Open-source robots get boost from Kickstarter

Sparki

ArcBotics, an educational robotics company based in Cambridge, Mass., recently earned the latest Kickstarter victory for open-source robotics.

After being featured as one of Kickstarter’s Top 3 projects in a weekly email earlier this month, the company successfully funded Sparki, an Arduino-based robot designed as an introduction to programming and electronics for kids ages 11 and up. With three days left to go in its campaign, Sparki has more than doubled its funding goal of $60,000 with nearly $160,000 pledged.

This is actually the second successful Kickstarter campaign for the company — last year it introduced a robot called Hexy the Hexapod geared toward more advanced users — and ArcBotics is hardly the only robotics company taking advantage of Kickstarter’s funding model. Right now there are more than 400 projects related to robots listed on Kickstarter. These include the modular Linkbot (20 days to go); the Bot-Logic Hexapod (42 days to go); and BrickPi, which turns your Raspberry Pi computer into a Lego robot (already funded!).

There’s even a project that will support construction of a giant wooden robot that “celebrates the creative spirit and rich history of Florida’s roadside attractions.” (Unsurprisingly, that one has also reached its funding goal.)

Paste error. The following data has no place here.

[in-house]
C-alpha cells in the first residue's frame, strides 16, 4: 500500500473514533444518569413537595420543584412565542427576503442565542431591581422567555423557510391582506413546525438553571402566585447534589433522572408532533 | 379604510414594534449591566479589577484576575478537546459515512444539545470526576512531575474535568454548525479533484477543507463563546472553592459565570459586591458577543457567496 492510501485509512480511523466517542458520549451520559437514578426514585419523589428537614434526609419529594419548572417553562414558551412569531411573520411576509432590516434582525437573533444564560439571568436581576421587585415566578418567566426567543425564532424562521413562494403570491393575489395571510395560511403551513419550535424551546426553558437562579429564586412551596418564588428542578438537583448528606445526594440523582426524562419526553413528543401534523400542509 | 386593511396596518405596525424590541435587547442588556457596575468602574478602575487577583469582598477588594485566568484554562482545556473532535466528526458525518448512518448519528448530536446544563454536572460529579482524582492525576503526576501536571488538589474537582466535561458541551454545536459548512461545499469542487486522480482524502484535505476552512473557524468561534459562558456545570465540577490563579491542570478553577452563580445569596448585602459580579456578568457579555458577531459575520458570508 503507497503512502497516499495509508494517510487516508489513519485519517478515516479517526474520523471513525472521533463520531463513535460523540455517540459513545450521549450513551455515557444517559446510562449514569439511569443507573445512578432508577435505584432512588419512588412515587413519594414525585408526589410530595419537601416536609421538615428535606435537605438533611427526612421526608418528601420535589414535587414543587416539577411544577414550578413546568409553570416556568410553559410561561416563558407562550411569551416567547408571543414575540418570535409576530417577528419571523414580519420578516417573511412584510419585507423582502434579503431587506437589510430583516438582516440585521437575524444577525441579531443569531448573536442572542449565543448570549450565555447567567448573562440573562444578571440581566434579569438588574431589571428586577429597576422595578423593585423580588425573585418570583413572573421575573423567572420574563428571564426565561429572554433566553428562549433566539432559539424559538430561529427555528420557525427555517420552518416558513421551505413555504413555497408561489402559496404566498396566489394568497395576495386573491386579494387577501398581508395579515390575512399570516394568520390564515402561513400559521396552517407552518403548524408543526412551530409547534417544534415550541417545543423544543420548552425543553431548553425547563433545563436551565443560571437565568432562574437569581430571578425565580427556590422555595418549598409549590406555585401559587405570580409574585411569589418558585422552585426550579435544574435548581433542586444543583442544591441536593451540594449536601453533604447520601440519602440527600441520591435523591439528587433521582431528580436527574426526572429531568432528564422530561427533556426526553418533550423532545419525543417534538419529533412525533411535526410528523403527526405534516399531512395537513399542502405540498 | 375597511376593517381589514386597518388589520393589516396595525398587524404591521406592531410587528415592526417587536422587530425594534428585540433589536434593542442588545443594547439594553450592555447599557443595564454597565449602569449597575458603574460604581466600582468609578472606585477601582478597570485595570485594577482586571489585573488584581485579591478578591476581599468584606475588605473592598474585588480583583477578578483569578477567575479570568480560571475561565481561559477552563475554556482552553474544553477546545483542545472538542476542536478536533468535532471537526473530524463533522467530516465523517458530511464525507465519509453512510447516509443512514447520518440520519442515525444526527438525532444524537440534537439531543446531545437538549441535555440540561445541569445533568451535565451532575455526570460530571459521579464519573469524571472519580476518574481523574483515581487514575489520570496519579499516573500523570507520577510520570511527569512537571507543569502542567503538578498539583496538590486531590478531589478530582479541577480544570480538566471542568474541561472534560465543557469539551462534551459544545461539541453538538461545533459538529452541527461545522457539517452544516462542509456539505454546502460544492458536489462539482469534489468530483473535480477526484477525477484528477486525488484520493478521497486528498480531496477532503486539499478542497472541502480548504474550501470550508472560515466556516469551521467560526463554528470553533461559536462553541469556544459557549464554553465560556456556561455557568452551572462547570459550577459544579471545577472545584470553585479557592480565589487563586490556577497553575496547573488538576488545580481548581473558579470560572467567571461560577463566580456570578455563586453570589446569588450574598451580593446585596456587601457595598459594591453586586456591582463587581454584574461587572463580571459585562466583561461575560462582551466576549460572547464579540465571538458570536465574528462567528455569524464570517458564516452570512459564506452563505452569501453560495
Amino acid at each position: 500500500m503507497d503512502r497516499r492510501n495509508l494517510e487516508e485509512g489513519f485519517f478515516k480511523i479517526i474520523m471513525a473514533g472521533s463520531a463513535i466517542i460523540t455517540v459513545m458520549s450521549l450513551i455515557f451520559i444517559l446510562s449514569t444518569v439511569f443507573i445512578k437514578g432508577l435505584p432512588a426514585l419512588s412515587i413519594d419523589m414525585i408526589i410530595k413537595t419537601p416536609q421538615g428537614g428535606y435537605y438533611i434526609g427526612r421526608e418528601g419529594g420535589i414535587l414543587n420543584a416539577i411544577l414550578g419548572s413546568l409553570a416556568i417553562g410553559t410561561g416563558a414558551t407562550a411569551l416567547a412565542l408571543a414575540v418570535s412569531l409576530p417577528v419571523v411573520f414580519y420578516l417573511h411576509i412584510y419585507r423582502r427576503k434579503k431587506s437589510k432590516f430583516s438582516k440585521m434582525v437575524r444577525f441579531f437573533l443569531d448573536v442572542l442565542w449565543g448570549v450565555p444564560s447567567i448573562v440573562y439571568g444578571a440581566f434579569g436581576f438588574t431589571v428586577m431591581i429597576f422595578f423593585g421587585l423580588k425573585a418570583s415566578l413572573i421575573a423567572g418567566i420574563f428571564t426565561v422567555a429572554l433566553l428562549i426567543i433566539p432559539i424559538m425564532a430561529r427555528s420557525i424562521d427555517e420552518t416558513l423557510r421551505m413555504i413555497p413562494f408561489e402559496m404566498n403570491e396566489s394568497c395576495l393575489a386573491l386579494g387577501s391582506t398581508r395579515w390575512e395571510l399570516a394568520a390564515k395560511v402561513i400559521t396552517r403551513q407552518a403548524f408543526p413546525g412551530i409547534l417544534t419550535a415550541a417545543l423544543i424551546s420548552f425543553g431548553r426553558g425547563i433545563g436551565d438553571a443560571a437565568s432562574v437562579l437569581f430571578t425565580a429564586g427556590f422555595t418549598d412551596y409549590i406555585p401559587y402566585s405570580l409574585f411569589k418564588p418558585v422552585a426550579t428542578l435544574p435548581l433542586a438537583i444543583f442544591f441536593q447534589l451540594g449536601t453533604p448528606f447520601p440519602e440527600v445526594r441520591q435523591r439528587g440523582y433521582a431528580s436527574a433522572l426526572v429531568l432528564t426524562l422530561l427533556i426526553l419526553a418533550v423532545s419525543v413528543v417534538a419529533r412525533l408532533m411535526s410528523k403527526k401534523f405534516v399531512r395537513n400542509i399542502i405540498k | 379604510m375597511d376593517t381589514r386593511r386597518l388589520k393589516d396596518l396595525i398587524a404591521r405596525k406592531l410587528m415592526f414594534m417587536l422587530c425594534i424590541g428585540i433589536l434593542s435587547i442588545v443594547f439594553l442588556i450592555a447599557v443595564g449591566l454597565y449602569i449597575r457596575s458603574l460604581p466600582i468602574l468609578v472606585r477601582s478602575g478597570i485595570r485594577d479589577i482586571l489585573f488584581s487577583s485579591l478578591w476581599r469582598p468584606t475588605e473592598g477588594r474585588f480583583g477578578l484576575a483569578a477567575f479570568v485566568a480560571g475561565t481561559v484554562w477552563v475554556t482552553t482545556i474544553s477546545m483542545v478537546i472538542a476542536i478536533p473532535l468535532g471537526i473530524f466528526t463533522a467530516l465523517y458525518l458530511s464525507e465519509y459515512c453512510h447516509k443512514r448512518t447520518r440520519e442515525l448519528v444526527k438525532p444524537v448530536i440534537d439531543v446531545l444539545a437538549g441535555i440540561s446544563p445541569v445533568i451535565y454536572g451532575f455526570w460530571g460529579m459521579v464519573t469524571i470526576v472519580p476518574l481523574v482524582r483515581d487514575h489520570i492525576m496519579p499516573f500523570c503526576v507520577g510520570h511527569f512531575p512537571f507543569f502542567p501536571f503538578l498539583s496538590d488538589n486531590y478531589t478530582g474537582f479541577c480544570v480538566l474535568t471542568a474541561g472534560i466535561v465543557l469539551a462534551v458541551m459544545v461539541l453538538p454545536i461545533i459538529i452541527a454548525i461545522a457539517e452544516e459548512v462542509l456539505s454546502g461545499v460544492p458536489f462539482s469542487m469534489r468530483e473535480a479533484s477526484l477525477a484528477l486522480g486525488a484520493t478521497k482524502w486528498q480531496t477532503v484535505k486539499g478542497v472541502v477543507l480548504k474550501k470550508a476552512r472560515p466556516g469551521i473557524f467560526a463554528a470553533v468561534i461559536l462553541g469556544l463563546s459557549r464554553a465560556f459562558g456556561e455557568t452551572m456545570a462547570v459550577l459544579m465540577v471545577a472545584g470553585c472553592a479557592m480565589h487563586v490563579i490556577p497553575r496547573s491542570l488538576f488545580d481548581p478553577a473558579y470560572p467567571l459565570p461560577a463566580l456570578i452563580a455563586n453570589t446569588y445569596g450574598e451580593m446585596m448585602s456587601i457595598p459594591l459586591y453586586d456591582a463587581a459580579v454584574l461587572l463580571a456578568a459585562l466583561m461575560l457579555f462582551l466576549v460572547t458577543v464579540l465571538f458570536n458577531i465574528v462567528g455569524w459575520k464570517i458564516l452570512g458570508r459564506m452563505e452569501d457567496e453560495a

Last year, OpenROV — the open-source underwater exploration robot — blew away its fundraising goals on Kickstarter. It’s become one of the big success stories to come out of the “maker” movement of do-it-yourself culture, with the New York Times declaring that it could “change the future of ocean exploration.” Other projects that received funding on Kickstarter include BERO, a open-source robot controlled with bluetooth, and Fritz, a robotic puppet head you operate with an app.

Kickstarter has generated a lot of buzz in various circles that it will change the way business is done. Much of that is probably overstated, but tech-savvy and Kickstarter-friendly robotics enthusiasts seem to have positioned this industry to take advantage of crowd-funding as well as any other.

[ photo courtesy of ArcBotics ]

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